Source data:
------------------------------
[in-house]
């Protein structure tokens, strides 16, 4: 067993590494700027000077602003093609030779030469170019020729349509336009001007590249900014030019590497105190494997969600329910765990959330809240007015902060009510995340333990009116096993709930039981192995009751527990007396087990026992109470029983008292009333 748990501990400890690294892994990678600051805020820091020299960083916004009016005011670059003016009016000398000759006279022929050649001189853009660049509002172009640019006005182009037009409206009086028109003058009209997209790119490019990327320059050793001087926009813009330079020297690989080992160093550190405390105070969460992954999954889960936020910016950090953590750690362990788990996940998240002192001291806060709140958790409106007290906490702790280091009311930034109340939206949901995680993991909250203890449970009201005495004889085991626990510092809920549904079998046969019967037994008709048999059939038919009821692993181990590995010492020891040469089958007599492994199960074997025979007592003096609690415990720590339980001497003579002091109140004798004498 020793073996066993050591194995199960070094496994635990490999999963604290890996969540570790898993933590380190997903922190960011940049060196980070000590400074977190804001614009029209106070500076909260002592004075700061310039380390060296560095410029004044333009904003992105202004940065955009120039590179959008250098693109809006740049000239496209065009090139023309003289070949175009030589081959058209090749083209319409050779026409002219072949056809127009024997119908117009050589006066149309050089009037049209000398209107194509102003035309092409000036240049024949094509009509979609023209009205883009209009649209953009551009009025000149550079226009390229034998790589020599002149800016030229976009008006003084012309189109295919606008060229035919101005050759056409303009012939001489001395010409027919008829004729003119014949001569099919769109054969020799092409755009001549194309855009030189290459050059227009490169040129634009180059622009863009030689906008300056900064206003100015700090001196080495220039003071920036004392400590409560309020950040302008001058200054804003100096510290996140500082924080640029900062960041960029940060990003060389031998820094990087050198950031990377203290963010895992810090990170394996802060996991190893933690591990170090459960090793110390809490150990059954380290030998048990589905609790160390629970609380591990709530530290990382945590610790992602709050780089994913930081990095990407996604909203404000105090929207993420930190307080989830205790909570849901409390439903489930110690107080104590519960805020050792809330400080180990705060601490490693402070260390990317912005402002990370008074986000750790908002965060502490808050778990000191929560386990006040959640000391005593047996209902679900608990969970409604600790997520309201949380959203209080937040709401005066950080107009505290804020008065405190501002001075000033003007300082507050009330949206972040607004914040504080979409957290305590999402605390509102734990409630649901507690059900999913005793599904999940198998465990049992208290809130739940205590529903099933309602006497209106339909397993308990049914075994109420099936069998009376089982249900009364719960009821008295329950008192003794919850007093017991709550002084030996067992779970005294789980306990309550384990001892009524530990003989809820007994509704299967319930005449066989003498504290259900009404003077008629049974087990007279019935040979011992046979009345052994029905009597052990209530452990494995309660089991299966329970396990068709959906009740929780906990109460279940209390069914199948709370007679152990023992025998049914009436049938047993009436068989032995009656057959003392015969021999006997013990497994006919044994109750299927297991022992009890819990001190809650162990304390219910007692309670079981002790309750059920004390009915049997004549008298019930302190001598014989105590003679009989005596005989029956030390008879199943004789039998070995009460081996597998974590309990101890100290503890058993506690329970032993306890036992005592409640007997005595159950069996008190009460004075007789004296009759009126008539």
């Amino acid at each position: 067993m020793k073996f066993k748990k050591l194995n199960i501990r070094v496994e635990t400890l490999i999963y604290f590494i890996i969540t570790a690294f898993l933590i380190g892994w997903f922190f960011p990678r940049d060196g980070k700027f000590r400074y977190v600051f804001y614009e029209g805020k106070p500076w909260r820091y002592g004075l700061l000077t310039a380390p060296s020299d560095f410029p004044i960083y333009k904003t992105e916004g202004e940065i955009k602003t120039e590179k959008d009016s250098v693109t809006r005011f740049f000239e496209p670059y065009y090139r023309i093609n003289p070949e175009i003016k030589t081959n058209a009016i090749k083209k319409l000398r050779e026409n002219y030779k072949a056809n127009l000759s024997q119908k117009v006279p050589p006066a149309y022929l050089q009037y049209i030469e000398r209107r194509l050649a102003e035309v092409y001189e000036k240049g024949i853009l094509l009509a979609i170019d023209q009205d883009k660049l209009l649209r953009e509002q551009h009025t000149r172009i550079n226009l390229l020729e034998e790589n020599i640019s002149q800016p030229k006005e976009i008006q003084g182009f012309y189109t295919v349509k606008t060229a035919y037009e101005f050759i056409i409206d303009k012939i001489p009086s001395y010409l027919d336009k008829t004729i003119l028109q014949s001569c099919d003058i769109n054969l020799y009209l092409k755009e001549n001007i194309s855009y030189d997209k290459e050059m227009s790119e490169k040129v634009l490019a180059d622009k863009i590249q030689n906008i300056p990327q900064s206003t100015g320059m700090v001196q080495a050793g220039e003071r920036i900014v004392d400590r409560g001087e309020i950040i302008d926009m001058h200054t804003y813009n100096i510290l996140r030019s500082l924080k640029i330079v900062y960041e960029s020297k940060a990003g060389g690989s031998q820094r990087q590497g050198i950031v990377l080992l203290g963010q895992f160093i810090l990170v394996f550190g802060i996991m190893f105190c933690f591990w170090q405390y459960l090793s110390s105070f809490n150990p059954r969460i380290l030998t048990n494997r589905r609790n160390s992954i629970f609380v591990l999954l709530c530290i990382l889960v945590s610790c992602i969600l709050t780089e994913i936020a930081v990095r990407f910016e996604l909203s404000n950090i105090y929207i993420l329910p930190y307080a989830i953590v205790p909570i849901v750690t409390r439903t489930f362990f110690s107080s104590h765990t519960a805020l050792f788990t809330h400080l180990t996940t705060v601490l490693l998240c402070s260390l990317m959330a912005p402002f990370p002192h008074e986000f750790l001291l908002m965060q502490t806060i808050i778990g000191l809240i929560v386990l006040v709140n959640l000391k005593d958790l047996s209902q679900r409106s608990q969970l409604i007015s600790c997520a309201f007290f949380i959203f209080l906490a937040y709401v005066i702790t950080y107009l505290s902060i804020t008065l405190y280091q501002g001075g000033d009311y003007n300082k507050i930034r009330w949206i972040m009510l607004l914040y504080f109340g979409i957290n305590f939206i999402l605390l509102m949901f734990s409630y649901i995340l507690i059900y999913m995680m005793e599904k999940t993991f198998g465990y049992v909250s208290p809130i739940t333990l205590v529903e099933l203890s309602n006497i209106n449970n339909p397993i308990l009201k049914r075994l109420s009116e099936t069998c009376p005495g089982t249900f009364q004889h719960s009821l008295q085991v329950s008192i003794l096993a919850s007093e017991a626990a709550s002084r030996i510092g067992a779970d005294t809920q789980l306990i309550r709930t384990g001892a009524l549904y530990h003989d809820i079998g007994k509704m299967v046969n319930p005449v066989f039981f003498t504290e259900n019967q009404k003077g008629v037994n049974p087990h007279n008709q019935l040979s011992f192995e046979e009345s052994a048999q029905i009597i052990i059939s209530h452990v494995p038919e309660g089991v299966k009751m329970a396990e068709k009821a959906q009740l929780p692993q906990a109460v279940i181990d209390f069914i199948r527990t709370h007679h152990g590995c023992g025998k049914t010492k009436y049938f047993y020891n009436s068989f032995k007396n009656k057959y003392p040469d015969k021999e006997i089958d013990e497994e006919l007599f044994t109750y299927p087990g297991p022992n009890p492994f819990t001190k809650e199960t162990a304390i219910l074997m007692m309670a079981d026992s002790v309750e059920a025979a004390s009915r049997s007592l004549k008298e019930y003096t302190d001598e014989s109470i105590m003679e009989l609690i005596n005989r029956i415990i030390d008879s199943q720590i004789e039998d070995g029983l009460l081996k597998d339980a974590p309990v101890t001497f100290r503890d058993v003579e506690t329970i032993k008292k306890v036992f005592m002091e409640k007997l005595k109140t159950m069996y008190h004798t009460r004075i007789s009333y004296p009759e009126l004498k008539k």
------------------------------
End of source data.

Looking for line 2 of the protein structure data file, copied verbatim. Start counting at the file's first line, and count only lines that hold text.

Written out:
């Protein structure tokens, strides 16, 4: 067993590494700027000077602003093609030779030469170019020729349509336009001007590249900014030019590497105190494997969600329910765990959330809240007015902060009510995340333990009116096993709930039981192995009751527990007396087990026992109470029983008292009333 748990501990400890690294892994990678600051805020820091020299960083916004009016005011670059003016009016000398000759006279022929050649001189853009660049509002172009640019006005182009037009409206009086028109003058009209997209790119490019990327320059050793001087926009813009330079020297690989080992160093550190405390105070969460992954999954889960936020910016950090953590750690362990788990996940998240002192001291806060709140958790409106007290906490702790280091009311930034109340939206949901995680993991909250203890449970009201005495004889085991626990510092809920549904079998046969019967037994008709048999059939038919009821692993181990590995010492020891040469089958007599492994199960074997025979007592003096609690415990720590339980001497003579002091109140004798004498 020793073996066993050591194995199960070094496994635990490999999963604290890996969540570790898993933590380190997903922190960011940049060196980070000590400074977190804001614009029209106070500076909260002592004075700061310039380390060296560095410029004044333009904003992105202004940065955009120039590179959008250098693109809006740049000239496209065009090139023309003289070949175009030589081959058209090749083209319409050779026409002219072949056809127009024997119908117009050589006066149309050089009037049209000398209107194509102003035309092409000036240049024949094509009509979609023209009205883009209009649209953009551009009025000149550079226009390229034998790589020599002149800016030229976009008006003084012309189109295919606008060229035919101005050759056409303009012939001489001395010409027919008829004729003119014949001569099919769109054969020799092409755009001549194309855009030189290459050059227009490169040129634009180059622009863009030689906008300056900064206003100015700090001196080495220039003071920036004392400590409560309020950040302008001058200054804003100096510290996140500082924080640029900062960041960029940060990003060389031998820094990087050198950031990377203290963010895992810090990170394996802060996991190893933690591990170090459960090793110390809490150990059954380290030998048990589905609790160390629970609380591990709530530290990382945590610790992602709050780089994913930081990095990407996604909203404000105090929207993420930190307080989830205790909570849901409390439903489930110690107080104590519960805020050792809330400080180990705060601490490693402070260390990317912005402002990370008074986000750790908002965060502490808050778990000191929560386990006040959640000391005593047996209902679900608990969970409604600790997520309201949380959203209080937040709401005066950080107009505290804020008065405190501002001075000033003007300082507050009330949206972040607004914040504080979409957290305590999402605390509102734990409630649901507690059900999913005793599904999940198998465990049992208290809130739940205590529903099933309602006497209106339909397993308990049914075994109420099936069998009376089982249900009364719960009821008295329950008192003794919850007093017991709550002084030996067992779970005294789980306990309550384990001892009524530990003989809820007994509704299967319930005449066989003498504290259900009404003077008629049974087990007279019935040979011992046979009345052994029905009597052990209530452990494995309660089991299966329970396990068709959906009740929780906990109460279940209390069914199948709370007679152990023992025998049914009436049938047993009436068989032995009656057959003392015969021999006997013990497994006919044994109750299927297991022992009890819990001190809650162990304390219910007692309670079981002790309750059920004390009915049997004549008298019930302190001598014989105590003679009989005596005989029956030390008879199943004789039998070995009460081996597998974590309990101890100290503890058993506690329970032993306890036992005592409640007997005595159950069996008190009460004075007789004296009759009126008539």